Those words, “cannot compromise on this principle,” want to be underlined because “in this context it must be noted that a well-formed Christian conscience does not permit one to vote for a political program or an individual law which contradicts the fundamental contents of faith and morals.” Thus it is that there are moral principles that “do not permit of exception, compromise or derogation” because what is at stake is “the essence of the moral law which concerns the integral good of the human person.” Political programs and individual laws that bear on “abortion and euthanasia,” on the “rights of the human embryo,” on “monogamous marriage between a man and woman” or the freedom of parents “regarding the education of their children” and also on society’s “protection of minors” – all these, the document specifies, touch on the moral principles that “do not admit of exception, compromise or derogation.”
One can imagine so-called conservatives, persons on the right wing of our national liberalism who see voting as a civic duty, criticizing the Vatican document for not suggesting, let alone specifying, what the Catholic citizen is to do when he has no choice between candidates who espouse the kind of programs and laws which “contradict the contents of faith and morals.” However, isn’t it perfectly clear? Once again: “A well-formed Christian conscience does not permit one to vote for a political program or individual law that contradicts the fundamental contents of faith and morals.”
Let’s put this another way. Try to imagine the nomination of a major party, or even a minor existing one whose candidate manages to make it onto the ballot of all the states, being secured by someone who calls for an end to no-fault divorce, abortion on demand and same-sex marriage. Wouldn’t he (or she) be the candidate for whom a Catholic should vote? Well, which candidate is that?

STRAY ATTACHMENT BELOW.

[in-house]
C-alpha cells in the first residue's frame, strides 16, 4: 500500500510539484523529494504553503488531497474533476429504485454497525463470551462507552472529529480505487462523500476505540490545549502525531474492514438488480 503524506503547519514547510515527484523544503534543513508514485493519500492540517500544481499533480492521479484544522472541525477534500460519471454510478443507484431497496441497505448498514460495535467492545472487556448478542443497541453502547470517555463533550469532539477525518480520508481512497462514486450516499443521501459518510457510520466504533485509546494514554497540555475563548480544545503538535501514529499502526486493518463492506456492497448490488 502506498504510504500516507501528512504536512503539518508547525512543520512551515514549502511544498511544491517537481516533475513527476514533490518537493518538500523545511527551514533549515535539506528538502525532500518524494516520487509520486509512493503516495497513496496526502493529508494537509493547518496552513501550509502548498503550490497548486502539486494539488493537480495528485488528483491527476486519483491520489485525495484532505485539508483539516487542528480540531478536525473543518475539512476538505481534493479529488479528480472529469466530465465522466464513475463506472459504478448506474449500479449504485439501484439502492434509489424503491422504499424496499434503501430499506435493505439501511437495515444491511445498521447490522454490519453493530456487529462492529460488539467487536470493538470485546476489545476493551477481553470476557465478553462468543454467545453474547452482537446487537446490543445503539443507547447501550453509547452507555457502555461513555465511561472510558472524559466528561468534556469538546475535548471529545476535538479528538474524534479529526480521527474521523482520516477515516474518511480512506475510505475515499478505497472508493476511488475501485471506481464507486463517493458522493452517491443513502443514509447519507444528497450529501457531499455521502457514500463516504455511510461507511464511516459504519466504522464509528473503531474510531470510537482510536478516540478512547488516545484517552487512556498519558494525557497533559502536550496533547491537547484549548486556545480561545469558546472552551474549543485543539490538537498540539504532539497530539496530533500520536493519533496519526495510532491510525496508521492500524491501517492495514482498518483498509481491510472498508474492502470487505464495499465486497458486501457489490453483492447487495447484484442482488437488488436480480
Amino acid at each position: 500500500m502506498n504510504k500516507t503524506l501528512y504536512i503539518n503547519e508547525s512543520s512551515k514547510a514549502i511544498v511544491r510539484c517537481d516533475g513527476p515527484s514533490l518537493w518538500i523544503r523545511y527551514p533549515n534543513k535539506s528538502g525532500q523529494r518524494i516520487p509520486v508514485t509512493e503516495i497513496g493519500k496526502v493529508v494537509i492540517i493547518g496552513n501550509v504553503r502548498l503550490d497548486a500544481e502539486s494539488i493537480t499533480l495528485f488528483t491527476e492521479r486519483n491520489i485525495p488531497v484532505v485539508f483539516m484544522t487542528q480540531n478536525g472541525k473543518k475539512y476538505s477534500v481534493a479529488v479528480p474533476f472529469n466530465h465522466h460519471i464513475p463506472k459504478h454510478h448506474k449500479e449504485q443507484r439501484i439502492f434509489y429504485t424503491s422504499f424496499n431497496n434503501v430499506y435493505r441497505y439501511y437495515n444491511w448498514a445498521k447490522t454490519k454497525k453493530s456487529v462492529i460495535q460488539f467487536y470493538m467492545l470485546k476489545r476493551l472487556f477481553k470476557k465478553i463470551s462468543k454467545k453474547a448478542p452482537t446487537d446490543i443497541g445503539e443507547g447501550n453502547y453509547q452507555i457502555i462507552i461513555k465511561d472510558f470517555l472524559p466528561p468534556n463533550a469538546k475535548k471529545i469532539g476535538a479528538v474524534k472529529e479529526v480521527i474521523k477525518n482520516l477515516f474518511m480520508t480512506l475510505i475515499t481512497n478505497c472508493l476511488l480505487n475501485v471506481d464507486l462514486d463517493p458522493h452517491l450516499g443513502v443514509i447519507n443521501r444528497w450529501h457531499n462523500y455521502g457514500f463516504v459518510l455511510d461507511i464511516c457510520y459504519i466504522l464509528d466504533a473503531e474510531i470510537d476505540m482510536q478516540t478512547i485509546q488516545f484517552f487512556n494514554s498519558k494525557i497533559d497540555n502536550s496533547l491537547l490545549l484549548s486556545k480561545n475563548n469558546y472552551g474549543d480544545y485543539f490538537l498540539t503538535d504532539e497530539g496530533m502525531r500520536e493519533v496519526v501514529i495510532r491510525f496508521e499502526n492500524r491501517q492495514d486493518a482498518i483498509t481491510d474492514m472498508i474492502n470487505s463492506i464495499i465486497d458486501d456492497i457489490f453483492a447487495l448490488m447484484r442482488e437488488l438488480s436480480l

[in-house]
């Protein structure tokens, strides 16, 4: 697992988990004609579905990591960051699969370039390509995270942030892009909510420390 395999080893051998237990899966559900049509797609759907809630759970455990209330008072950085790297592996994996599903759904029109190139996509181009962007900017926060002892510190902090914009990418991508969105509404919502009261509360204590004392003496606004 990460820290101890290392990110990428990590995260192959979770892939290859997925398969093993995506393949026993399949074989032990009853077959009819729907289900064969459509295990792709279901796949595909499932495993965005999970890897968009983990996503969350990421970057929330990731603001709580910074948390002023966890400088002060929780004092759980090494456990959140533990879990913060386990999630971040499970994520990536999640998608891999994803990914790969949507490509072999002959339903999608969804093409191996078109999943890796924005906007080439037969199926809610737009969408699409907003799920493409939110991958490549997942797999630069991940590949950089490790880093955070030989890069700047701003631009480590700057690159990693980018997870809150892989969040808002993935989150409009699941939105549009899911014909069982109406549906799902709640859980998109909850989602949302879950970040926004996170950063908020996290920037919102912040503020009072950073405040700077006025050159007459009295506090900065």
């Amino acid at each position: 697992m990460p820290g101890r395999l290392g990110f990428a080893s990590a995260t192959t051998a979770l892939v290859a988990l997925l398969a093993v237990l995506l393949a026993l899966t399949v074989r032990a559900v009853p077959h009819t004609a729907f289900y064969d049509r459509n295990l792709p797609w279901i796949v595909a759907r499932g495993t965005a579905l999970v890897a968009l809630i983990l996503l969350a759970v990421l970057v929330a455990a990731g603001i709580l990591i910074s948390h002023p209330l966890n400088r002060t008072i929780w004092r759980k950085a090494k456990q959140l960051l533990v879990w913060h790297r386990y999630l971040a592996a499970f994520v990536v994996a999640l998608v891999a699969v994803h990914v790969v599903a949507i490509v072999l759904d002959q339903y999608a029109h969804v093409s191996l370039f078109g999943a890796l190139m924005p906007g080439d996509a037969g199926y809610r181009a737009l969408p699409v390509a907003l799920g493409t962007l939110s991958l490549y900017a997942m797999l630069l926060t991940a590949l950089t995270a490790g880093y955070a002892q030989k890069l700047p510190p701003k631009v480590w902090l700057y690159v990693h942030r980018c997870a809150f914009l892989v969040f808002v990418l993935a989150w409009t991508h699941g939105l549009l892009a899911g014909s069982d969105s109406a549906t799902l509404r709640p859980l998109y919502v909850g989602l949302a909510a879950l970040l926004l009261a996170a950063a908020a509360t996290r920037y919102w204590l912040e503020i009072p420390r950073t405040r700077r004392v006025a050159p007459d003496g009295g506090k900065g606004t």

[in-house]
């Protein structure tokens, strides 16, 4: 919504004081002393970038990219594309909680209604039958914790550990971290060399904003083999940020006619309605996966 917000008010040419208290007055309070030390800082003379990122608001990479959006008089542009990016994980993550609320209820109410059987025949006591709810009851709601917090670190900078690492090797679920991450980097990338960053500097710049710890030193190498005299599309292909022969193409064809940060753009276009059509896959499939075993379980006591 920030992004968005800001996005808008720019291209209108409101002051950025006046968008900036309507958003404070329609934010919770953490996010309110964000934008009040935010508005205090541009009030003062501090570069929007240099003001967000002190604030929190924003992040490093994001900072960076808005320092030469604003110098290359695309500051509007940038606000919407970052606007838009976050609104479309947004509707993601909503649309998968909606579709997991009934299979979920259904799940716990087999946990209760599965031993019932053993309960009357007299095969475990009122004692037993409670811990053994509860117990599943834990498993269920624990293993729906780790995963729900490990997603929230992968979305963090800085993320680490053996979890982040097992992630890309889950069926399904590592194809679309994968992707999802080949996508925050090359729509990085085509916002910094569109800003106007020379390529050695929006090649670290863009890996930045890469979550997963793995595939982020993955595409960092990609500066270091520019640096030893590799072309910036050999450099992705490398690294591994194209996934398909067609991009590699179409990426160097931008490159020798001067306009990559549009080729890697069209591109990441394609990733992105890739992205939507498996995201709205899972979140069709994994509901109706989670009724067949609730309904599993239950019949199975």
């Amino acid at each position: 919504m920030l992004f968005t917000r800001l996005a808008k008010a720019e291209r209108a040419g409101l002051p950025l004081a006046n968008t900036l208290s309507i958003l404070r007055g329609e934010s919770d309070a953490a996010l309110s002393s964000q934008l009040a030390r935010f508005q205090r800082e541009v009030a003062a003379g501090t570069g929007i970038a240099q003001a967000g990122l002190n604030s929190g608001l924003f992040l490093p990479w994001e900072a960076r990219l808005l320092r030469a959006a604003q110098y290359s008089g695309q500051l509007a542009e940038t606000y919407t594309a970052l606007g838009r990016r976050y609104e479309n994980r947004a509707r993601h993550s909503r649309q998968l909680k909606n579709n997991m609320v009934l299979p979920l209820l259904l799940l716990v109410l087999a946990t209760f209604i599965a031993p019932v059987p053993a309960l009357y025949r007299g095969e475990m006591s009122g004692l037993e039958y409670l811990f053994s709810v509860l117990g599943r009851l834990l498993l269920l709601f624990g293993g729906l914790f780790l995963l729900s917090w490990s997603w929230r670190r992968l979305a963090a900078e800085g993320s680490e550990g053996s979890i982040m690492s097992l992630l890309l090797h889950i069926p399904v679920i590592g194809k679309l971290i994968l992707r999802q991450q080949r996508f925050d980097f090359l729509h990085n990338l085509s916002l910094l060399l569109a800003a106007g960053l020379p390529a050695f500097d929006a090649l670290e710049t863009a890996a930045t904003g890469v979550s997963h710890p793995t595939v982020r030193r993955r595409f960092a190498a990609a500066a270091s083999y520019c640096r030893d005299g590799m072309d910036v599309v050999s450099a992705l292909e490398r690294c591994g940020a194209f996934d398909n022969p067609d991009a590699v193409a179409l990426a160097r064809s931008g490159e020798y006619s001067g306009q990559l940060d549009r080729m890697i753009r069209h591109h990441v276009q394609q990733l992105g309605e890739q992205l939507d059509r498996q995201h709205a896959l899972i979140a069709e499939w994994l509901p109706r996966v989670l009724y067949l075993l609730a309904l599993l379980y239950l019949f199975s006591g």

Nothing said here is meant to suggest that an election is not important. It certainly is. The outcome of the one this year will determine how Americans live for years to come. What is being said is that as long as they live in a society governed by liberal notions of liberty as the freedom to do whatever is humanly possible, including evil as the Church knows it to be, equality of all persons in the exercise of such liberty, as well as the equality of religious beliefs (or non-belief), and the perfectibility of man, Catholics every election season will be trapped in a quandary from which there is only one escape: the conversion of the nation to one whose rulers will enact laws that conform to God’s will.
Is such conversion as unlikely as a genuinely Christian candidate for national office in today’s circumstances? That is not true. We know it is not because God wishes it. He made that clear when He was incarnate. “Make disciples of all the nations” was the last commandment His followers heard direct from His lips. The important question, then, is not how or whether we may vote, but what are we doing, each of us, to fulfill Our Lord’s last commandment?